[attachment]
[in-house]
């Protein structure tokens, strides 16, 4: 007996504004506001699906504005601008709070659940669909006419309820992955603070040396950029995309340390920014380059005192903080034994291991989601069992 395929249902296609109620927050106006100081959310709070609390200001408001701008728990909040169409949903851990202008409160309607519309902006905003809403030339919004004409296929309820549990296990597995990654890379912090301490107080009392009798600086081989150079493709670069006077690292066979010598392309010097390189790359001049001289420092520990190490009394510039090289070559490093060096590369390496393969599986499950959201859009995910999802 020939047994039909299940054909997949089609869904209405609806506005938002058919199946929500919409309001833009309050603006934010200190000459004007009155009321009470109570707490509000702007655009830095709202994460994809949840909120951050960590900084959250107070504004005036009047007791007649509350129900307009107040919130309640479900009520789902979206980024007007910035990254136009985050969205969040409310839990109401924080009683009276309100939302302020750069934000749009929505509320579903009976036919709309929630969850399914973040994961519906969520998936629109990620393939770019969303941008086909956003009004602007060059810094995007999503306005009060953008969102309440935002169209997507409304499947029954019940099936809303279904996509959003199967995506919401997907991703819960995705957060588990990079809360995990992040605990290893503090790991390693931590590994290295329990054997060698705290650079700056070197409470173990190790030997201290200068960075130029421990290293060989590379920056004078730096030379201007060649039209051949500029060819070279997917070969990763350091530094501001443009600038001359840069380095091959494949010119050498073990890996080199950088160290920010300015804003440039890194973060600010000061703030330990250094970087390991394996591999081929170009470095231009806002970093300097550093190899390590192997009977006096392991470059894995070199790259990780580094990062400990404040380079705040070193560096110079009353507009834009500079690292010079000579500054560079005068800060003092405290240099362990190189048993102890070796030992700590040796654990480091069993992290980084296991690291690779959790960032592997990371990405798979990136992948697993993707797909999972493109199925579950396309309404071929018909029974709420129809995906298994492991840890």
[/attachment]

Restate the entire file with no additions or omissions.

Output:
[in-house]
């Protein structure tokens, strides 16, 4: 007996504004506001699906504005601008709070659940669909006419309820992955603070040396950029995309340390920014380059005192903080034994291991989601069992 395929249902296609109620927050106006100081959310709070609390200001408001701008728990909040169409949903851990202008409160309607519309902006905003809403030339919004004409296929309820549990296990597995990654890379912090301490107080009392009798600086081989150079493709670069006077690292066979010598392309010097390189790359001049001289420092520990190490009394510039090289070559490093060096590369390496393969599986499950959201859009995910999802 020939047994039909299940054909997949089609869904209405609806506005938002058919199946929500919409309001833009309050603006934010200190000459004007009155009321009470109570707490509000702007655009830095709202994460994809949840909120951050960590900084959250107070504004005036009047007791007649509350129900307009107040919130309640479900009520789902979206980024007007910035990254136009985050969205969040409310839990109401924080009683009276309100939302302020750069934000749009929505509320579903009976036919709309929630969850399914973040994961519906969520998936629109990620393939770019969303941008086909956003009004602007060059810094995007999503306005009060953008969102309440935002169209997507409304499947029954019940099936809303279904996509959003199967995506919401997907991703819960995705957060588990990079809360995990992040605990290893503090790991390693931590590994290295329990054997060698705290650079700056070197409470173990190790030997201290200068960075130029421990290293060989590379920056004078730096030379201007060649039209051949500029060819070279997917070969990763350091530094501001443009600038001359840069380095091959494949010119050498073990890996080199950088160290920010300015804003440039890194973060600010000061703030330990250094970087390991394996591999081929170009470095231009806002970093300097550093190899390590192997009977006096392991470059894995070199790259990780580094990062400990404040380079705040070193560096110079009353507009834009500079690292010079000579500054560079005068800060003092405290240099362990190189048993102890070796030992700590040796654990480091069993992290980084296991690291690779959790960032592997990371990405798979990136992948697993993707797909999972493109199925579950396309309404071929018909029974709420129809995906298994492991840890």